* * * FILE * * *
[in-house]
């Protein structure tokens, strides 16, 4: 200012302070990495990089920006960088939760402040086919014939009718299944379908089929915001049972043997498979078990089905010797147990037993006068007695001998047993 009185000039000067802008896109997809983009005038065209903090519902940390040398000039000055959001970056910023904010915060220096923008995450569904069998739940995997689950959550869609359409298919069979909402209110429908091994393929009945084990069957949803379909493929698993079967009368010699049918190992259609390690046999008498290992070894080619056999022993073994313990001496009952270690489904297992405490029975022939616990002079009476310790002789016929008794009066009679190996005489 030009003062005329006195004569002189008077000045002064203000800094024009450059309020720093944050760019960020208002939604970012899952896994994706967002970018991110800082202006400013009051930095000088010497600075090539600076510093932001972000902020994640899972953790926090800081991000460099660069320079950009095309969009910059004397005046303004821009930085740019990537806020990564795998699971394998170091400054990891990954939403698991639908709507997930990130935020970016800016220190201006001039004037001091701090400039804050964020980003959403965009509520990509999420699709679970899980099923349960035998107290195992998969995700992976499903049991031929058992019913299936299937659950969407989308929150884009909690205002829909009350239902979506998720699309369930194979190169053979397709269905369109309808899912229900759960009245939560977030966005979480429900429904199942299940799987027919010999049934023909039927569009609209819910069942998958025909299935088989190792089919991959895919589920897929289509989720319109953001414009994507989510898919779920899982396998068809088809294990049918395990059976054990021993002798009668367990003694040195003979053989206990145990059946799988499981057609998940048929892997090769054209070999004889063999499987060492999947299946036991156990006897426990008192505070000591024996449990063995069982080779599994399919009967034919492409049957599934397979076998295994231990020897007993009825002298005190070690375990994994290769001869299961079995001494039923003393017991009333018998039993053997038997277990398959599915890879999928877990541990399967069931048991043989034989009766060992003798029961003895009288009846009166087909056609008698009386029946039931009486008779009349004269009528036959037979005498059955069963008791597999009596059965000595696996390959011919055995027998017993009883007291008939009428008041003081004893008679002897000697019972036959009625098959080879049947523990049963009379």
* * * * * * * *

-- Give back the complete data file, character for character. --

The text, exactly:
[in-house]
């Protein structure tokens, strides 16, 4: 200012302070990495990089920006960088939760402040086919014939009718299944379908089929915001049972043997498979078990089905010797147990037993006068007695001998047993 009185000039000067802008896109997809983009005038065209903090519902940390040398000039000055959001970056910023904010915060220096923008995450569904069998739940995997689950959550869609359409298919069979909402209110429908091994393929009945084990069957949803379909493929698993079967009368010699049918190992259609390690046999008498290992070894080619056999022993073994313990001496009952270690489904297992405490029975022939616990002079009476310790002789016929008794009066009679190996005489 030009003062005329006195004569002189008077000045002064203000800094024009450059309020720093944050760019960020208002939604970012899952896994994706967002970018991110800082202006400013009051930095000088010497600075090539600076510093932001972000902020994640899972953790926090800081991000460099660069320079950009095309969009910059004397005046303004821009930085740019990537806020990564795998699971394998170091400054990891990954939403698991639908709507997930990130935020970016800016220190201006001039004037001091701090400039804050964020980003959403965009509520990509999420699709679970899980099923349960035998107290195992998969995700992976499903049991031929058992019913299936299937659950969407989308929150884009909690205002829909009350239902979506998720699309369930194979190169053979397709269905369109309808899912229900759960009245939560977030966005979480429900429904199942299940799987027919010999049934023909039927569009609209819910069942998958025909299935088989190792089919991959895919589920897929289509989720319109953001414009994507989510898919779920899982396998068809088809294990049918395990059976054990021993002798009668367990003694040195003979053989206990145990059946799988499981057609998940048929892997090769054209070999004889063999499987060492999947299946036991156990006897426990008192505070000591024996449990063995069982080779599994399919009967034919492409049957599934397979076998295994231990020897007993009825002298005190070690375990994994290769001869299961079995001494039923003393017991009333018998039993053997038997277990398959599915890879999928877990541990399967069931048991043989034989009766060992003798029961003895009288009846009166087909056609008698009386029946039931009486008779009349004269009528036959037979005498059955069963008791597999009596059965000595696996390959011919055995027998017993009883007291008939009428008041003081004893008679002897000697019972036959009625098959080879049947523990049963009379």